Thursday, May 5, 2011

"Medical Justice" makes no sense on so many levels

Hi, I'm Dr. Visvanathan.  Please come into my office.  Before I provide you with high-quality, compassionate care, I'd like you to sign this agreement that you won't bad-mouth me publicly.

According to the American company, Medical Justice, this is how all my patient visits should start.

This story is a jaw-dropper.   Medical Justice markets itself as protector of physicians' reputations.  The problem, they say, is that anyone can anonymously blacken a physician's reputation via the internet, particularly on doctor rating sites (such as RateMDs).  The physician has limited recourse.  Medical Justice's solution is to have all a physician's patients sign an agreement that allows the physician to remove from the internet any unwanted comments the patient may post.

Doctor rating sites - and their use and misuse - aren't a new story.  Back when (now defunct) Plain Brown Wrapper was the international sensation everyone was talking about, I posted about an experiment I tried using RateMD, one of the doctor rating services.  Rather than try to shut down patient comments, I left a message on my rating page inviting comments, but challenging people to leave constructively critical comments.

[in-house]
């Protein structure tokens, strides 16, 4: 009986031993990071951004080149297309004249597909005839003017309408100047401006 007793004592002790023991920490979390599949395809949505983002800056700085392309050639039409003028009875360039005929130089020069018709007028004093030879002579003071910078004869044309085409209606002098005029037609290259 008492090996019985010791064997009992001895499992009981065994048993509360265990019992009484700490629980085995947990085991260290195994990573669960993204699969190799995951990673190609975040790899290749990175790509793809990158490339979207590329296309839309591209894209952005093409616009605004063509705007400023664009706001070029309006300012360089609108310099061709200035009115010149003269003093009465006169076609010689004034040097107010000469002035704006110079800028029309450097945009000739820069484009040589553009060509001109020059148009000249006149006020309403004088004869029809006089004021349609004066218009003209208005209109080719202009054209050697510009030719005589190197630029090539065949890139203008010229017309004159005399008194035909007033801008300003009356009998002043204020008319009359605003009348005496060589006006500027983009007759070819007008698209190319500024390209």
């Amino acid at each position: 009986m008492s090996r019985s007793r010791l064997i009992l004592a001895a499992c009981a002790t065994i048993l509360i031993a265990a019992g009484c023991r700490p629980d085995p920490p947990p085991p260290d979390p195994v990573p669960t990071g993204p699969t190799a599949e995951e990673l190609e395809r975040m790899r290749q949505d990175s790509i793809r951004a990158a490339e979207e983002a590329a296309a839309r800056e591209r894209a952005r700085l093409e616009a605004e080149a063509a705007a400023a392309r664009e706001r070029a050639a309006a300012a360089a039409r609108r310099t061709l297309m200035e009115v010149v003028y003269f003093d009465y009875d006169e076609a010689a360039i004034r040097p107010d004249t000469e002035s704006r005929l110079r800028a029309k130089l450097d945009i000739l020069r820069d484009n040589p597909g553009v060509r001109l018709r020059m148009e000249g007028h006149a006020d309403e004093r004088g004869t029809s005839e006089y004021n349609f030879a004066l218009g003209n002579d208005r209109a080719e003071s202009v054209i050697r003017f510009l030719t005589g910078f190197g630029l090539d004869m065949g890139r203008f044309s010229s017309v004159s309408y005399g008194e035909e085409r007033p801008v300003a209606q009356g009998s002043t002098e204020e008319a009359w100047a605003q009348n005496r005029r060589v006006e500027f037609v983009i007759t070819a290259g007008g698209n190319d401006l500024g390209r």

My post on the site said: "Hi, it's Kishore Visvanathan here.  Thanks for leaving a comment on RateMD.  I'd like to use your comments as a way to improve the service I give.  If you have any concerns about the care I provided to you, please make a constructive comment about how I can improve."

Actually, I'm paraphrasing, because when I visited the site for the first time in a long time (prompted by writing this post), I found that my invitation for constructive criticism had been removed.  Interesting...  I wonder if they are concerned that doctors might subvert the original purpose of RateMDs, and actually turn it into a way that doctors and patients could have a dialogue about improving quality?

Other doctors have different approaches to RateMDs.  As do some medical students.

I digress.

If Medical Justice wants docs to worry about anonymous comment posting, how will "asking" patients to sign their agreement help.  Anonymous posting is... difficult to track.  I presume they're willing to make the effort to force website managers to cough up the names of the offending posters.

Most importantly, if a doctor is so worried about his/her reputation, why not earn that reputation through consistent efforts to improve service?  Sure, there will always be people who have an unhappy experience and want to gripe publicly about it.  I doubt that they would be thwarted by the Medical Justice gag agreement.

Medical Justice's legal circling-the-wagons drives a wedge between physician and patient.  We should invite feedback from our patients.  Some comments may be personal and painful to hear.  Those are the ones to pay close attention to.

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